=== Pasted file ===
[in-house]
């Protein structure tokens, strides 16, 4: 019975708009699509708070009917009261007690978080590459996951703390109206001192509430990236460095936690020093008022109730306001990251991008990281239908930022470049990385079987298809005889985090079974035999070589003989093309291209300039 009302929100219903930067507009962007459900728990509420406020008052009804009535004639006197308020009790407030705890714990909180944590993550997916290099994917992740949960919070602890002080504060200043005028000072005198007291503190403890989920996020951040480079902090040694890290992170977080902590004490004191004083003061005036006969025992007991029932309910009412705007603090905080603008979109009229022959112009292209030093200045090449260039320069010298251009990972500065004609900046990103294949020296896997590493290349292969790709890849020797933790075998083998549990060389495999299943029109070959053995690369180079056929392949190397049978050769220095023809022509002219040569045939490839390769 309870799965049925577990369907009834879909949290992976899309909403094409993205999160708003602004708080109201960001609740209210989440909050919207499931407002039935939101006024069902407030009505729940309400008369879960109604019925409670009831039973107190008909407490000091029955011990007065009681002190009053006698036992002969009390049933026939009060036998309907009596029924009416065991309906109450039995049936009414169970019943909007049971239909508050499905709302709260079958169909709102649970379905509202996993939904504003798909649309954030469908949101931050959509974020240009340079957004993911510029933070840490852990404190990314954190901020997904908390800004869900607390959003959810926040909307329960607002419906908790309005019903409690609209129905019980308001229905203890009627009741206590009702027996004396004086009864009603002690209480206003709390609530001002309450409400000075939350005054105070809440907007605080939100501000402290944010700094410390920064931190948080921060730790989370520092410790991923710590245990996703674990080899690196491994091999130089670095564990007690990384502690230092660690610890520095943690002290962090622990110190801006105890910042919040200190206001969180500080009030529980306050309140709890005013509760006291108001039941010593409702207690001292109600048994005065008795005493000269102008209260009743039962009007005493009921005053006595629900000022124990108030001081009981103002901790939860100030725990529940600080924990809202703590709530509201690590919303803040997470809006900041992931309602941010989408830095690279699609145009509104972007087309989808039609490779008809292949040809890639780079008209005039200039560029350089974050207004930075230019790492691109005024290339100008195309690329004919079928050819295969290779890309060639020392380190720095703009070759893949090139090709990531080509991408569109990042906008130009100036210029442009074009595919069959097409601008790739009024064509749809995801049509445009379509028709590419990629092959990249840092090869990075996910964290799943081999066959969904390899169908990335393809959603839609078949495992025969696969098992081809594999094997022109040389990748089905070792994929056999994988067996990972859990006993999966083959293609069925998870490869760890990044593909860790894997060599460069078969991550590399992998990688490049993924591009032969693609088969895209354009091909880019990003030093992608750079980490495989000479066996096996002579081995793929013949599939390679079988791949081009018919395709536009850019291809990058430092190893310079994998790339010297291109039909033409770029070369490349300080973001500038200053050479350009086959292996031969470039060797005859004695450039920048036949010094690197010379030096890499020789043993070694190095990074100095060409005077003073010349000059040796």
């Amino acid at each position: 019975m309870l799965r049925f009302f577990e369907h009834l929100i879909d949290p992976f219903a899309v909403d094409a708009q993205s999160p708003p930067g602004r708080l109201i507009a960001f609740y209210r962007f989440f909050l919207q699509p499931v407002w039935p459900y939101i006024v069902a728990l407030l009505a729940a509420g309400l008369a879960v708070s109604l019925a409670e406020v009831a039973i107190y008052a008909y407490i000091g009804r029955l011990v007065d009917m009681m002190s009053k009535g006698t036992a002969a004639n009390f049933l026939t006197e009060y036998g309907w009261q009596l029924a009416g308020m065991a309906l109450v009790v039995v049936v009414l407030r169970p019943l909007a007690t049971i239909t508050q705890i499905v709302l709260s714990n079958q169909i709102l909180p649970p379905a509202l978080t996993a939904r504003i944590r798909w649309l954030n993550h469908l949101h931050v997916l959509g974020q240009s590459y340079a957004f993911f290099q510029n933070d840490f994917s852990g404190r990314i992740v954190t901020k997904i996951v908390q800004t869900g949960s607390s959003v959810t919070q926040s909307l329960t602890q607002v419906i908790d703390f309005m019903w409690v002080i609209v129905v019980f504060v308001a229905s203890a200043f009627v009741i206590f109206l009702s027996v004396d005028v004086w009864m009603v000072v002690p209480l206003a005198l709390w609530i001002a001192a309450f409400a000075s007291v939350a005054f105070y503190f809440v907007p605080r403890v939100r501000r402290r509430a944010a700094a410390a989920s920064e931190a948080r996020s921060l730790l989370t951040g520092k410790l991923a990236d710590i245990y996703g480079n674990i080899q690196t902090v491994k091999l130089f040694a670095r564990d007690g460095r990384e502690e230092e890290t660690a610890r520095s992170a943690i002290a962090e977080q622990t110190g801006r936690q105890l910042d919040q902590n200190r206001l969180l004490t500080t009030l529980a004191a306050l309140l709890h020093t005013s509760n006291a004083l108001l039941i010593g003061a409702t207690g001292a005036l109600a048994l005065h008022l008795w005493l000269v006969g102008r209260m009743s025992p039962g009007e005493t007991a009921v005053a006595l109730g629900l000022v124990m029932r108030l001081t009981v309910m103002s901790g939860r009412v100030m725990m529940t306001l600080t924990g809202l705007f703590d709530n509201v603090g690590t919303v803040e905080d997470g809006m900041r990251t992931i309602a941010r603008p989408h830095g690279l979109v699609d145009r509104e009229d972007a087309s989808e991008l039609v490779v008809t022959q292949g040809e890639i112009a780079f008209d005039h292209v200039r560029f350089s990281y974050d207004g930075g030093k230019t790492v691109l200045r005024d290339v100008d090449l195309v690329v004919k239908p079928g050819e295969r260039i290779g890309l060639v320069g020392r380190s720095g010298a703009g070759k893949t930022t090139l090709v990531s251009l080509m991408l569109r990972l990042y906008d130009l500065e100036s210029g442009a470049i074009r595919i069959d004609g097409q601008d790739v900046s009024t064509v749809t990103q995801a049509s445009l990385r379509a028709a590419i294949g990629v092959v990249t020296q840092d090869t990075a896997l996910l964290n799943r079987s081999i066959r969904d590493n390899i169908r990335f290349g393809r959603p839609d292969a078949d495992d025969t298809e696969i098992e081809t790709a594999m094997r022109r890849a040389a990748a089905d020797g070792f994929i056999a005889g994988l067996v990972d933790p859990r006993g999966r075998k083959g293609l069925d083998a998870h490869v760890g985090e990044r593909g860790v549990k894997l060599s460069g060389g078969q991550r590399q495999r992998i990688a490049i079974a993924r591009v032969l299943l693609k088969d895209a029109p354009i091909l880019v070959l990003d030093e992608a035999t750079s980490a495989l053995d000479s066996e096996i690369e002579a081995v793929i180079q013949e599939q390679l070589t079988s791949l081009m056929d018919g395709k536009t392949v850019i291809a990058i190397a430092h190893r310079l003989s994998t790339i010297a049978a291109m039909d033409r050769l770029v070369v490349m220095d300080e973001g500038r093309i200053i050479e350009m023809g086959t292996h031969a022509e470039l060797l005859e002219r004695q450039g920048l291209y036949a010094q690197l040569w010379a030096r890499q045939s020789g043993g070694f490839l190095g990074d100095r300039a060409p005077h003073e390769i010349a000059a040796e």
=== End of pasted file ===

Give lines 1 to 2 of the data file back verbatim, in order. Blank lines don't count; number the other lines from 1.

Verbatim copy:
[in-house]
């Protein structure tokens, strides 16, 4: 019975708009699509708070009917009261007690978080590459996951703390109206001192509430990236460095936690020093008022109730306001990251991008990281239908930022470049990385079987298809005889985090079974035999070589003989093309291209300039 009302929100219903930067507009962007459900728990509420406020008052009804009535004639006197308020009790407030705890714990909180944590993550997916290099994917992740949960919070602890002080504060200043005028000072005198007291503190403890989920996020951040480079902090040694890290992170977080902590004490004191004083003061005036006969025992007991029932309910009412705007603090905080603008979109009229022959112009292209030093200045090449260039320069010298251009990972500065004609900046990103294949020296896997590493290349292969790709890849020797933790075998083998549990060389495999299943029109070959053995690369180079056929392949190397049978050769220095023809022509002219040569045939490839390769 309870799965049925577990369907009834879909949290992976899309909403094409993205999160708003602004708080109201960001609740209210989440909050919207499931407002039935939101006024069902407030009505729940309400008369879960109604019925409670009831039973107190008909407490000091029955011990007065009681002190009053006698036992002969009390049933026939009060036998309907009596029924009416065991309906109450039995049936009414169970019943909007049971239909508050499905709302709260079958169909709102649970379905509202996993939904504003798909649309954030469908949101931050959509974020240009340079957004993911510029933070840490852990404190990314954190901020997904908390800004869900607390959003959810926040909307329960607002419906908790309005019903409690609209129905019980308001229905203890009627009741206590009702027996004396004086009864009603002690209480206003709390609530001002309450409400000075939350005054105070809440907007605080939100501000402290944010700094410390920064931190948080921060730790989370520092410790991923710590245990996703674990080899690196491994091999130089670095564990007690990384502690230092660690610890520095943690002290962090622990110190801006105890910042919040200190206001969180500080009030529980306050309140709890005013509760006291108001039941010593409702207690001292109600048994005065008795005493000269102008209260009743039962009007005493009921005053006595629900000022124990108030001081009981103002901790939860100030725990529940600080924990809202703590709530509201690590919303803040997470809006900041992931309602941010989408830095690279699609145009509104972007087309989808039609490779008809292949040809890639780079008209005039200039560029350089974050207004930075230019790492691109005024290339100008195309690329004919079928050819295969290779890309060639020392380190720095703009070759893949090139090709990531080509991408569109990042906008130009100036210029442009074009595919069959097409601008790739009024064509749809995801049509445009379509028709590419990629092959990249840092090869990075996910964290799943081999066959969904390899169908990335393809959603839609078949495992025969696969098992081809594999094997022109040389990748089905070792994929056999994988067996990972859990006993999966083959293609069925998870490869760890990044593909860790894997060599460069078969991550590399992998990688490049993924591009032969693609088969895209354009091909880019990003030093992608750079980490495989000479066996096996002579081995793929013949599939390679079988791949081009018919395709536009850019291809990058430092190893310079994998790339010297291109039909033409770029070369490349300080973001500038200053050479350009086959292996031969470039060797005859004695450039920048036949010094690197010379030096890499020789043993070694190095990074100095060409005077003073010349000059040796």